2018-01-03 / Editorials

But... wait!

Other Voices
Mitch Clarke

Patience is a virtue, they say, and if that’s true, it’s just going to be a virtue that’s not within my reach.

I really don’t like to wait. I hated waiting for Christmas as a child. I hate waiting for football season as an adult.

I feel like I’ve spent a large part of my life waiting. Waiting at a red light. Waiting for a table at a restaurant. Waiting to use the ATM.

As it turns out, I’ve been right all along. While searching for something else online recently, I stumbled across some Census Bureau statistics that show the average American spends nearly 17 months of his or her life waiting in line.

A full six months of that time is spent waiting for the traffic light to change.

This frustrates me. I’m not always a patient person. I don’t like spending even a few minutes standing in a line, and now I realize that a minute here and a minute there, and suddenly I’ve devoted nearly a year and a half of my life to waiting.

That’s time I could have spent on other things, like sleeping, which I never seem to get enough of. Of course, the Census Bureau says we spend nearly a third of our lives sleeping, which doesn’t explain why I feel like taking a nap every afternoon about 3 o’clock.

We probably shouldn’t be surprised at any of this. We must wait just about everywhere we go.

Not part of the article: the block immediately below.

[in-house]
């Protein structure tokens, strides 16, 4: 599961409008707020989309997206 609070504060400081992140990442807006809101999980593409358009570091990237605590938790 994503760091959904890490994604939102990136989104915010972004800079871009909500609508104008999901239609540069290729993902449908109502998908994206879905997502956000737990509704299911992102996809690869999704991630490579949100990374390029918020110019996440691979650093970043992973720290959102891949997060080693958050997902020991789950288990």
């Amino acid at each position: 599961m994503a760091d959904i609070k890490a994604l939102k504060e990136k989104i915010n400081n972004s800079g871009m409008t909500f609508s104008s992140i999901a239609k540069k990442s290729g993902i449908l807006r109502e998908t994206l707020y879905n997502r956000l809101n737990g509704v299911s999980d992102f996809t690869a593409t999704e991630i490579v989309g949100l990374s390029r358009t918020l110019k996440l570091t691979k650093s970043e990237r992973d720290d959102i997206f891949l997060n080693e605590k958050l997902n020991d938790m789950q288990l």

When you go to the bank — whether you drive through or go in — you must wait in a line. I always worry about waiting in line at the bank. I don’t want them to run out of money before it’s my turn.

“I’m sorry, Mr. Clarke,” the teller would say. “I just gave the last $5 to that last customer. Could you check back with us in a couple of days? A truck should have come by then.”

When you go to a restaurant — particularly on a Friday or Saturday night — you must wait. Usually, they don’t make you stand in an actual line, and, if you are in a nice enough restaurant, they'll let you wait in the bar in an attempt to numb you to the fact that you waited 90 minutes to spend $75 on dinner.

Last week, I had the worst kind of waiting, hospital waiting room waiting. Even though the doctor tells you everything is going to be fine, and you know in your heart everything is going to be fine, the wait is awful. I can’t think of anything as anxiety-ridden and as exhausting as waiting while someone you care about is in surgery. I’d be less tired after running a marathon.

Everything did, in fact, go fine, even though we waited for an eternity. And then the next day, we go to do the second worst kind of waiting — waiting to be discharged from the hospital. It’s not as anxiety ridden as waiting room waiting, but it’s just as exhausting.

I really don’t want to be one of those people who complains but then doesn’t take any action to correct a problem. I’d like to find a solution, so I don’t have to wait in lines so much. I thought about writing my congressman.

Then I remembered the lines at the post office.

Mitch Clarke, a native of Blakely, is the editor of AccessWDUN.com in Gainesville. He can be contacted at mitch.clarke@gmail.com. Read previous columns at www.accesswdun.com/blog/mitch.

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